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Publication date: 11/10/2021

Image shown hereUplift Model Graph

The graph represents the response on the vertical axis. The horizontal axis corresponds to observations, arranged by nodes. For each node, a black horizontal line shows the mean response. Within each split, there is a subsplit for treatment shown by a red or blue line. These lines indicate the mean responses for each of the two treatment groups within the split. The value ordering of the treatment column determines the placement order of these lines. As nodes are split, the graph updates to show the splits beneath the horizontal axis. Vertical lines divide the splits.

Beneath the graph are the control buttons: Split, Prune, and Go. The Go button appears only if there is a validation set. Also shown is the name of the Treatment column and its two levels, called Treatment1 and Treatment2. If more than two levels are specified for the Treatment column, all levels except the first are treated as a single level and combined into Treatment2.

To the right of the Treatment column information is a report showing summary values relating to prediction. (Keep in mind that prediction is not the objective in uplift modeling.) The report updates as splitting occurs. If a validation set is used, values are shown for both the training and the validation sets.


The RSquare for the regression model associated with the tree. Note that the regression model includes interactions with the treatment column. An RSquare closer to 1 indicates a better fit to the data than does an RSquare closer to 0.

Note: A low RSquare value suggests that there might be variables not in the model that account for the unexplained variation. However, if your data are subject to a large amount of inherent variation, even a useful uplift model can have a low RSquare value.


The root mean square error (RMSE) for the regression model associated with the tree. RMSE is given only for continuous responses. See Fitting Linear Models.


The number of observations.

Number of Splits

The number of times splitting has occurred.


The Corrected Akaike Information Criterion (AICc), computed using the associated regression model. AICc is given only for continuous responses. See Likelihood, AICc, and BIC in Fitting Linear Models.

Image shown hereUplift Decision Tree

The decision tree shows the splits used to model uplift. See Figure 6.5 for an example using the Hair Care sample data table. Each node contains the following information:


The name of the treatment column is shown, with its two levels.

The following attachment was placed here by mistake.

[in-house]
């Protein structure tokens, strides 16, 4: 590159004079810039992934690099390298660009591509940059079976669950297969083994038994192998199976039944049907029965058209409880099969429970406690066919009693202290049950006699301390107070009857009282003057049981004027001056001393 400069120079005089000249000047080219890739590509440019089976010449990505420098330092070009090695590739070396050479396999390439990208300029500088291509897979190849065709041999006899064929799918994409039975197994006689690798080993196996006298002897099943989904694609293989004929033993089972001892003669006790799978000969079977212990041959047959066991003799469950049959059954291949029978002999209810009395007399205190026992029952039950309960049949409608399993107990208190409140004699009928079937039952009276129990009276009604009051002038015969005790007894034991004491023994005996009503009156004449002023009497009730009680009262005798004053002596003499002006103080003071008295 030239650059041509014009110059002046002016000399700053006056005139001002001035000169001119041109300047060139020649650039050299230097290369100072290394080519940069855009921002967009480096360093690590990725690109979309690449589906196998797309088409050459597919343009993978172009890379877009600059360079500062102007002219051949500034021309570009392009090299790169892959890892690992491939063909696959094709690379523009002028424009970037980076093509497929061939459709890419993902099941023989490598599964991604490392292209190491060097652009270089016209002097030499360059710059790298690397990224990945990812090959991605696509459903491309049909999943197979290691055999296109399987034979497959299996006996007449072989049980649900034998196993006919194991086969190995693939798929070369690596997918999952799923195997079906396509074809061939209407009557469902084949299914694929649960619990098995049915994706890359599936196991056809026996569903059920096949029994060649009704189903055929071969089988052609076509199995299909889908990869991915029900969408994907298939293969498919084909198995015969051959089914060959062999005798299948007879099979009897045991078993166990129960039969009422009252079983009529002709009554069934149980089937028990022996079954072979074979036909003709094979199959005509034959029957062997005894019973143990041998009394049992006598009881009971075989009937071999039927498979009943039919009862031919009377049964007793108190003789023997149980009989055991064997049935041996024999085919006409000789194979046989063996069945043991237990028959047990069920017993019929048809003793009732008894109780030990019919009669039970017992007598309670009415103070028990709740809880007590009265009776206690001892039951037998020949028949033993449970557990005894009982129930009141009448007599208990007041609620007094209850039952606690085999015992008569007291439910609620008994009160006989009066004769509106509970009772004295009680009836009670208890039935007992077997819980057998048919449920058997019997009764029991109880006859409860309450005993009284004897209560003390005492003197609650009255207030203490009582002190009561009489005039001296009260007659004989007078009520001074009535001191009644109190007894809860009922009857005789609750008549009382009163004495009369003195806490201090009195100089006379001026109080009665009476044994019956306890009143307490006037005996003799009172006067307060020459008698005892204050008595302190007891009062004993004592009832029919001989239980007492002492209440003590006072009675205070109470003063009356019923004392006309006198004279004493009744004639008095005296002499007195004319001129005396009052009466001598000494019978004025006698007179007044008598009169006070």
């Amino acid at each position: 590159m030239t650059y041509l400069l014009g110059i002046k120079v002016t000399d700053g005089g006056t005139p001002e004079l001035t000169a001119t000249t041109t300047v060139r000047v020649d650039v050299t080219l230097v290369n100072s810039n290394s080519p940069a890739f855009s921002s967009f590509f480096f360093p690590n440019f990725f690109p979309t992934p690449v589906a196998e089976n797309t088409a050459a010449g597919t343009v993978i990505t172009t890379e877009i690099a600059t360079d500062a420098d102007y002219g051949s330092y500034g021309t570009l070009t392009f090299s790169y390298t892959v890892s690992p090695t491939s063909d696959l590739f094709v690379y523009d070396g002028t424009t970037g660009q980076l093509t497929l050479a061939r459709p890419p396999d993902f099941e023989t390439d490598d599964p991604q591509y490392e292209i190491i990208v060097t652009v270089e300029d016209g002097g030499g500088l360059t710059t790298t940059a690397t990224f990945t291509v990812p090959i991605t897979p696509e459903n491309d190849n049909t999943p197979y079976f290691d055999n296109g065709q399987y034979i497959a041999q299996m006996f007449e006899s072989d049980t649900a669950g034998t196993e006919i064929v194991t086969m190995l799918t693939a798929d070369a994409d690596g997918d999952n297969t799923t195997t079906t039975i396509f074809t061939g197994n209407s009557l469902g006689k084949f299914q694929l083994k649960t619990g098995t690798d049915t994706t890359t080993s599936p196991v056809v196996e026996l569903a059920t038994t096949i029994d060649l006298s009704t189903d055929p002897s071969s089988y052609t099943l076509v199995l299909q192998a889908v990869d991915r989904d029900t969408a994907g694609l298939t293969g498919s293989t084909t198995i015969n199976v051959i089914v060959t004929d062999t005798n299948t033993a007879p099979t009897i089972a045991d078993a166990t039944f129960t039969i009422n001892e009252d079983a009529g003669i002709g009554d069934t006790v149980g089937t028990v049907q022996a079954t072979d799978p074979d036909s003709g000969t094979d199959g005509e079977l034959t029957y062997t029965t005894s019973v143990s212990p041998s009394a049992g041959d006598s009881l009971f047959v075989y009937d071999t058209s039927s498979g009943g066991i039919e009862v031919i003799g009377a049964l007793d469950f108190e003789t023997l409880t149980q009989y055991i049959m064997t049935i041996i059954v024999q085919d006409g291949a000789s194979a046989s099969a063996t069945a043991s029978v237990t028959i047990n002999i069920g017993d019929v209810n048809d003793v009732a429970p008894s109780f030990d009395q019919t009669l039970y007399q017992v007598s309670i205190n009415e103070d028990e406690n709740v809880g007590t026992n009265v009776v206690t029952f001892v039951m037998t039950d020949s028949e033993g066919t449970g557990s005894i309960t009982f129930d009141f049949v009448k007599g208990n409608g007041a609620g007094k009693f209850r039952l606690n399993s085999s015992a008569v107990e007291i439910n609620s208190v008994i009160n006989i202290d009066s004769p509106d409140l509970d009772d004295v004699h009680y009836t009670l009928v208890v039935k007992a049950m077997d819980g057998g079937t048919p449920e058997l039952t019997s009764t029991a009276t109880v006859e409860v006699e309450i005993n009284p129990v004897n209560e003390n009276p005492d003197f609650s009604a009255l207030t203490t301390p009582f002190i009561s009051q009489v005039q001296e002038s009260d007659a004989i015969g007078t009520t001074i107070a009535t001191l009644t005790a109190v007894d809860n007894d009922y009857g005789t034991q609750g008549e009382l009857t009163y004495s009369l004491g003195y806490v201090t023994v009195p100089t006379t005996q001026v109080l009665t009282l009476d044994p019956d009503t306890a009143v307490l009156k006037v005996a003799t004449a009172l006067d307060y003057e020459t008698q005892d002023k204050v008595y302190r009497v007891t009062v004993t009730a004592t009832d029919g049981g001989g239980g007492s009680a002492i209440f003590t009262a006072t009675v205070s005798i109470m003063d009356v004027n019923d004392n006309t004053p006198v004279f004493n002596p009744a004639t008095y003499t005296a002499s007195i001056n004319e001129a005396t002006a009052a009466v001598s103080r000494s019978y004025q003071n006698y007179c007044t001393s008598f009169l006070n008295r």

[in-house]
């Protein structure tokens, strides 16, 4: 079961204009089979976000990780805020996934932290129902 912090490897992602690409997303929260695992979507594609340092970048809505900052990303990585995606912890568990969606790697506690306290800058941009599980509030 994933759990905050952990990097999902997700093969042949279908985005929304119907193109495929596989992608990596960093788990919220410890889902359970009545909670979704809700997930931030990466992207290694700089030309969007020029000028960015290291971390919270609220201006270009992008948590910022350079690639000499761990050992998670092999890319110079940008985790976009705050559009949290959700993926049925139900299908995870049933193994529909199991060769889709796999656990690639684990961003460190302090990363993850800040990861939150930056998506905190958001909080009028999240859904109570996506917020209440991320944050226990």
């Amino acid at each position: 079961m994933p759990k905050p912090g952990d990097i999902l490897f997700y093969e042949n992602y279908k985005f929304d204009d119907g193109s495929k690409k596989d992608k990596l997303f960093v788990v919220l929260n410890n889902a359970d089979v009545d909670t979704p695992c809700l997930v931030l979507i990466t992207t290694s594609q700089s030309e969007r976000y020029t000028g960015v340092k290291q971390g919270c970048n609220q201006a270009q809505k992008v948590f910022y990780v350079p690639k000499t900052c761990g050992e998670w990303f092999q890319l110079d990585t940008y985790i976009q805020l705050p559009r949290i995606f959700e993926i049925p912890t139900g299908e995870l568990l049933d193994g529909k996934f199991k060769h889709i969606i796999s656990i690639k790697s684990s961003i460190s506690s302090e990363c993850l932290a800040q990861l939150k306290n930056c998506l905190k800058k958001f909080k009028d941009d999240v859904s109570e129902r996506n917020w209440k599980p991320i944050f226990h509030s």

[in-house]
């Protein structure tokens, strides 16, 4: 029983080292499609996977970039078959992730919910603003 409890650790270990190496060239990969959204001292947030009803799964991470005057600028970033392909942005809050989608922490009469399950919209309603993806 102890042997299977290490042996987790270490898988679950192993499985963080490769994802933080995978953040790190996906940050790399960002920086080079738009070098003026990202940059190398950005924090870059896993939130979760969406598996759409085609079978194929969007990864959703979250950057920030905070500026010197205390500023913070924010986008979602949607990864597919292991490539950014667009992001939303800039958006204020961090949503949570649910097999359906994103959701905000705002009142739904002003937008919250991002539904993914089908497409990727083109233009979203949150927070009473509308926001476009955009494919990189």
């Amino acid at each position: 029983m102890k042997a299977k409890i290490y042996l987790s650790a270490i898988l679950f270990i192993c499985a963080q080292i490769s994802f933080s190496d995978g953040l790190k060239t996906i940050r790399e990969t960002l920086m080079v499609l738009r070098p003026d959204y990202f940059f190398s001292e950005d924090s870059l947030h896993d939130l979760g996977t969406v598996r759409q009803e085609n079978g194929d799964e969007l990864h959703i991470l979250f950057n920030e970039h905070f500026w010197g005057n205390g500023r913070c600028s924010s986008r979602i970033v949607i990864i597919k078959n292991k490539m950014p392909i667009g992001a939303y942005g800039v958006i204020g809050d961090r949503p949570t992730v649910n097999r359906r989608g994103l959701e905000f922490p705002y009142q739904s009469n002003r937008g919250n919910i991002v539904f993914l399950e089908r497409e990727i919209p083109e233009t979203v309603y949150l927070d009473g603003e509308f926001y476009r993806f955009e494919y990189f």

(Appears only for two-level categorical responses.) For each treatment level, the proportion of subjects in this node who responded.


(Appears only for continuous responses.) For each treatment level, the mean response for subjects in this node.


The number of subjects in this node in the specified treatment level.

t Ratio

The t ratio for the test for a difference in response across the levels of Treatment for subjects in this node. If the response is categorical, it is treated as continuous (values 0 and 1) for this test.

Trt Diff

The difference in response means across the levels of Treatment. This is the uplift, with the following assumptions:

The first level in the treatment column’s value ordering represents the treatment.

The response is defined so that larger values reflect greater impact.


The value of the logworth for the subsequent split based on the given node.

Figure 6.5 Nodes for First Split 

Nodes for First Split

Candidates Report

Each node also contains a Candidates report with additional information:


The model term.


The maximum logworth over all possible splits for the given term. The logworth corresponding to a split is -log10 of the adjusted p-value.

F Ratio

When the response is continuous, this is the F Ratio associated with the interaction term in a linear regression model. The regression model specifies the response as a linear function of the treatment, the binary split, and their interaction. When the response is categorical, this is the ChiSquare value for the interaction term in a nominal logistic model.


When the response is continuous, this is the coefficient of the interaction term in the linear regression model used in computing the F ratio. When the response is categorical, this is an estimate of the interaction constructed from Firth-adjusted log-odds ratios.

Cut Point

If the term is continuous, this is the point that defines the split. If the term is categorical, this describes the first (left) node.

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